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Pictorial Exhibition on the Nanjing Massacre

 

13/12/2014 - 7/1/2015
Redoubt Courtyard
Hong Kong Museum of Coastal Defence 

Jointly presented by
Leisure and Cultural Services Department

Memorial Hall of the Victims in Nanjing Massacre by Japanese Invaders

Organised by
Hong Kong Museum of Coastal Defence

In 1931, the Japanese army staged the Mukden Incident and occupied China's three northeastern provinces. In the following year, Japan instigated the January 28 Incident, and later established the puppet state of Manchukuo. Full-scale war between the two nations broke out following the Marco Polo Bridge Incident on 7 July 1937. Beijing, Tianjin and Shanghai were seized in quick succession by the Japanese army, which then captured Nanjing on 13 December, where it proceeded to slaughter more than 300,000 prisoners of war and civilians in the six weeks that followed. This episode is known as the ‘Nanjing Massacre'.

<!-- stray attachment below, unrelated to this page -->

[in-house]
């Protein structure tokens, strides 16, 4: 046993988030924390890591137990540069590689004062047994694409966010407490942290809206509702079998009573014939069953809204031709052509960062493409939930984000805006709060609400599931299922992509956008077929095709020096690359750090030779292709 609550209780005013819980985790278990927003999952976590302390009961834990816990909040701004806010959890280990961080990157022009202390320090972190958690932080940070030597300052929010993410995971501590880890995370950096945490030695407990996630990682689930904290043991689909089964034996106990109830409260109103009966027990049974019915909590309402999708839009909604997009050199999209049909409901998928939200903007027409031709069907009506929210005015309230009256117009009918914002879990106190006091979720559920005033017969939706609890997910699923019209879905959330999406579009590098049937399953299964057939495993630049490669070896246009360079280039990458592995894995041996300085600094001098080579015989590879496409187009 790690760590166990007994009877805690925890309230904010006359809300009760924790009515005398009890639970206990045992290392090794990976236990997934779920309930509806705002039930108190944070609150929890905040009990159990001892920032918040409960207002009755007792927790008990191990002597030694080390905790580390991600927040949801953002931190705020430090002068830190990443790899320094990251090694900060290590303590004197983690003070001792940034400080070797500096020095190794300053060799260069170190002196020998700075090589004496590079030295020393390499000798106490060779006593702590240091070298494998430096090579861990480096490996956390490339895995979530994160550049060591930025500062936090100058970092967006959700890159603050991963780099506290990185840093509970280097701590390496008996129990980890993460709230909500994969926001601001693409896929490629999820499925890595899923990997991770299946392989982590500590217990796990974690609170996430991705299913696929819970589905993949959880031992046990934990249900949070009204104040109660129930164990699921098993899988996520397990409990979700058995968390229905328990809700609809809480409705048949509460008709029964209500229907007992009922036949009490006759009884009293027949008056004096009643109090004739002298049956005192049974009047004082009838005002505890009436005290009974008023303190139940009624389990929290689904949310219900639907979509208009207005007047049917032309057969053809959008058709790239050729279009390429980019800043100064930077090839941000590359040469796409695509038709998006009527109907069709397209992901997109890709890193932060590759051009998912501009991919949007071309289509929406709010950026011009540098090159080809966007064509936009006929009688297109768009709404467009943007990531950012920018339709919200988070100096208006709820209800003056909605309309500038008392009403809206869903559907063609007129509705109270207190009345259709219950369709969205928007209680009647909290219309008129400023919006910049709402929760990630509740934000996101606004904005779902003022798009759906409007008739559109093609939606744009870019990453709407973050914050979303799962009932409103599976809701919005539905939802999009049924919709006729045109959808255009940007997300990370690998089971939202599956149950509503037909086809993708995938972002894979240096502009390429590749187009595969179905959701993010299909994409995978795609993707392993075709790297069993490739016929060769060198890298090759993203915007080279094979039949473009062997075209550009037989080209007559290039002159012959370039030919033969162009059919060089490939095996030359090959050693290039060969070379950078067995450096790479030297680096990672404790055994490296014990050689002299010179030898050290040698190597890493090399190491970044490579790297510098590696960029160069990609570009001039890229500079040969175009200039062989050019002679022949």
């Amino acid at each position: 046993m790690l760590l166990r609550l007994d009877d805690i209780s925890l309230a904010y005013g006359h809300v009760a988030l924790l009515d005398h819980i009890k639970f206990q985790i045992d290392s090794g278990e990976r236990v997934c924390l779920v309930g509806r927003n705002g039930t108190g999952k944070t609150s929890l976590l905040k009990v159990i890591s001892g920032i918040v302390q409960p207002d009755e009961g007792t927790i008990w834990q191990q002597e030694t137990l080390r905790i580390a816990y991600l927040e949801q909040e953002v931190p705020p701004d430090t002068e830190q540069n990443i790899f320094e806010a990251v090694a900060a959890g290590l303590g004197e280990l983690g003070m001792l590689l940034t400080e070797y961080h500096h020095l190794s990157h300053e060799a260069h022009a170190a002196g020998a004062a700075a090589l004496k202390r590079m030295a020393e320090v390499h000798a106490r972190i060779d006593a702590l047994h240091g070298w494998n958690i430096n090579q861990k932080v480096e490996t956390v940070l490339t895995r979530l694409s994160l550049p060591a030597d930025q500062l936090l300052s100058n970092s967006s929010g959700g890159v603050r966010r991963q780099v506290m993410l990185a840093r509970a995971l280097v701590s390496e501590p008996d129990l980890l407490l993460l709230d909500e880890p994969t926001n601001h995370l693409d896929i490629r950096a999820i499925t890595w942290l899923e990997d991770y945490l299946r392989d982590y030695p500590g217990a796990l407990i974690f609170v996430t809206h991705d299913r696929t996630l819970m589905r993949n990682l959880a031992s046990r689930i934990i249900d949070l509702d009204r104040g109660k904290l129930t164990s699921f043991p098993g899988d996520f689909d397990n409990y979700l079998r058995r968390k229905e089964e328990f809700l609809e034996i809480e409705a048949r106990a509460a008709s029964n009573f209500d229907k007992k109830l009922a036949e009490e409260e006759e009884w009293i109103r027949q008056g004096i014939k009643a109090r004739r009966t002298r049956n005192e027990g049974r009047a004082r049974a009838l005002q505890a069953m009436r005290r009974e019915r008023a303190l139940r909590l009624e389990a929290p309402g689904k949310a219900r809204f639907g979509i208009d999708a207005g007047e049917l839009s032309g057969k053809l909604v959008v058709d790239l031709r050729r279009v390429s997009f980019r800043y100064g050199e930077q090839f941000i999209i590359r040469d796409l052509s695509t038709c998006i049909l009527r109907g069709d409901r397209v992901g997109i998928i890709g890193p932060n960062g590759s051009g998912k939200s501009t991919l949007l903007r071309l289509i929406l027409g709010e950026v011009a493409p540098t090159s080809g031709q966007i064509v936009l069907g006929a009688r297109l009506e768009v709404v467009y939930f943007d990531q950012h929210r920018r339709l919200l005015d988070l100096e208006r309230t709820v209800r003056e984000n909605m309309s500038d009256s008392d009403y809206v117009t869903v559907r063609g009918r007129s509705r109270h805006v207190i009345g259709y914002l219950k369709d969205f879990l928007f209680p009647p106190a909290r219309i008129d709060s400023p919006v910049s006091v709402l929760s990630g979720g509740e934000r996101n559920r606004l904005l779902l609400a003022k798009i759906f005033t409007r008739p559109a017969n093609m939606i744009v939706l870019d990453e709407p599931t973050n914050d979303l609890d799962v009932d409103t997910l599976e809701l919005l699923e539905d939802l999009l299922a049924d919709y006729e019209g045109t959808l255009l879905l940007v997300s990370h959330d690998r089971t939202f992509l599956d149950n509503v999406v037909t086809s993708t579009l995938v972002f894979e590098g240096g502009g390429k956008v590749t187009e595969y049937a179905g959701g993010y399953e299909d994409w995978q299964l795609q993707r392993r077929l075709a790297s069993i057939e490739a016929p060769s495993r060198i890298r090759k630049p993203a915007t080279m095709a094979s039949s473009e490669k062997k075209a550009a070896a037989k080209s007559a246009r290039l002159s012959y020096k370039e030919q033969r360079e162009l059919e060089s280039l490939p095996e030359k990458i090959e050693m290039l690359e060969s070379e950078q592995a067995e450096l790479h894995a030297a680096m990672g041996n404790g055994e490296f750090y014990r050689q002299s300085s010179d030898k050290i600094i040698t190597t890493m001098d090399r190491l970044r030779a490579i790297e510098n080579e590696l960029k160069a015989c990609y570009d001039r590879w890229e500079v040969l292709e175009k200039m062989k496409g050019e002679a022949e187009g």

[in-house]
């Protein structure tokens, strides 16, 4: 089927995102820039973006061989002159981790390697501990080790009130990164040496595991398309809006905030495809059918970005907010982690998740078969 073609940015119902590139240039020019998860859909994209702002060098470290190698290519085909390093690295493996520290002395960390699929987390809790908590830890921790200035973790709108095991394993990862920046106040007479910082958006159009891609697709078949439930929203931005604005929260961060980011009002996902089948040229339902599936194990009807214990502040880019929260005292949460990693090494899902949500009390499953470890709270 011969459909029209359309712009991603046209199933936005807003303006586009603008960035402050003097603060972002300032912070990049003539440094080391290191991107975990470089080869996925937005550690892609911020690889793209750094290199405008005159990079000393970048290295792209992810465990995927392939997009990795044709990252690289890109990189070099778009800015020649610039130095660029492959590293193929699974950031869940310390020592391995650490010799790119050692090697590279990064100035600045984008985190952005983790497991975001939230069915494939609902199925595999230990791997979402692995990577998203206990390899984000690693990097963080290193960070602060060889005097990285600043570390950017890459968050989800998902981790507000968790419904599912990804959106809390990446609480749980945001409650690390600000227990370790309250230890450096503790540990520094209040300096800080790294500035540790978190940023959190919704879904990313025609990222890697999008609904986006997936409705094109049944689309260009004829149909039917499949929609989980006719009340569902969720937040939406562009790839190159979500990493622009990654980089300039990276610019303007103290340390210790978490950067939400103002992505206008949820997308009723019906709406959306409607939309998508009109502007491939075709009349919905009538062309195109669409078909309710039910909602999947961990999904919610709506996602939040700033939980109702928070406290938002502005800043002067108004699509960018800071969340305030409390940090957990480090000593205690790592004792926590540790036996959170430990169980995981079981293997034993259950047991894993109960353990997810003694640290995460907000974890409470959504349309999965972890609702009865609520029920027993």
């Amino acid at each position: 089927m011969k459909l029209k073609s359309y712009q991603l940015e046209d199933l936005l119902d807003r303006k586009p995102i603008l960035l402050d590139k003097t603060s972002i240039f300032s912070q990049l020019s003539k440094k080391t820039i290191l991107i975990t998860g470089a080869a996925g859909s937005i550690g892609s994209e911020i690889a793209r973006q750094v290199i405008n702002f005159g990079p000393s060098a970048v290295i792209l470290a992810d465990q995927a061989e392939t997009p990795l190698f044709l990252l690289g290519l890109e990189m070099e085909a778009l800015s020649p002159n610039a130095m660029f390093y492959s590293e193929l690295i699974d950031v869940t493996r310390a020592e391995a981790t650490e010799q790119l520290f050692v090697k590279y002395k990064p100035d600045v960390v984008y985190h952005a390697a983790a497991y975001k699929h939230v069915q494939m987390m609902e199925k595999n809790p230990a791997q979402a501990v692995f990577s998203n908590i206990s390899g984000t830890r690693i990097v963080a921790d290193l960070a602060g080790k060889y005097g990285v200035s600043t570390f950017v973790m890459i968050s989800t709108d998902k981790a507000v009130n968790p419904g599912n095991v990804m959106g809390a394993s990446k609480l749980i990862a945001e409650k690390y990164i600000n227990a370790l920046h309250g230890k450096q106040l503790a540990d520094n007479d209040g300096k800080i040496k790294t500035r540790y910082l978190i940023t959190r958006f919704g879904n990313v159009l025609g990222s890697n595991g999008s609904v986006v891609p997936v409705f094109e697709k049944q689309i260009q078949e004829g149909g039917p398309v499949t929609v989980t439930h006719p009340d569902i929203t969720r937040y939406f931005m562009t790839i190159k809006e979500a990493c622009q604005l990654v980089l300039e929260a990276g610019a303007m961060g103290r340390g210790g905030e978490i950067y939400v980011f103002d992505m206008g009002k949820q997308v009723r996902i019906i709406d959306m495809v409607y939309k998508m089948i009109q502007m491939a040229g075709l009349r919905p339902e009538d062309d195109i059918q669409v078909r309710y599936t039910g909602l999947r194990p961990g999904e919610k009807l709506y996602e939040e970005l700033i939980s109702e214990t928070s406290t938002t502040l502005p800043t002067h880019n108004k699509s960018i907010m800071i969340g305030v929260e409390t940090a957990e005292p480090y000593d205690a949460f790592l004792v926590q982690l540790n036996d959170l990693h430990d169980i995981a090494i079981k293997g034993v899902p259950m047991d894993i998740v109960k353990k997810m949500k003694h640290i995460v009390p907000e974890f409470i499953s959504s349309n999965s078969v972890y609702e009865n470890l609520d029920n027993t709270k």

Jointly presented by the Leisure and Cultural Services Department and the Memorial Hall of the Victims in Nanjing Massacre by Japanese Invaders, and organised by the Hong Kong Museum of Coastal Defence, this exhibition introduces through text and pictures the background to the Nanjing Massacre and the events that unfolded at that time. Revealing the atrocities committed by the Japanese army during its invasion of China, it offers visitors great insight into the historical truth.

Please note that some of the photos featured in this exhibition may cause emotional distress.

 

 
 
 
 
 
 
 
一九三七年十二月十三日,日軍攻陷南京中華門後,坦克蜂擁入城。Tanks swarm into the city after the Japanese army seizes Zhonghua Gate in Nanjing on 13 December 1937.
Tanks swarm into the city after the Japanese army seizes Zhonghua Gate in Nanjing on 13 December 1937.

Japanese soldiers pile up firewood and pour gasoline on the bodies in order to burn them.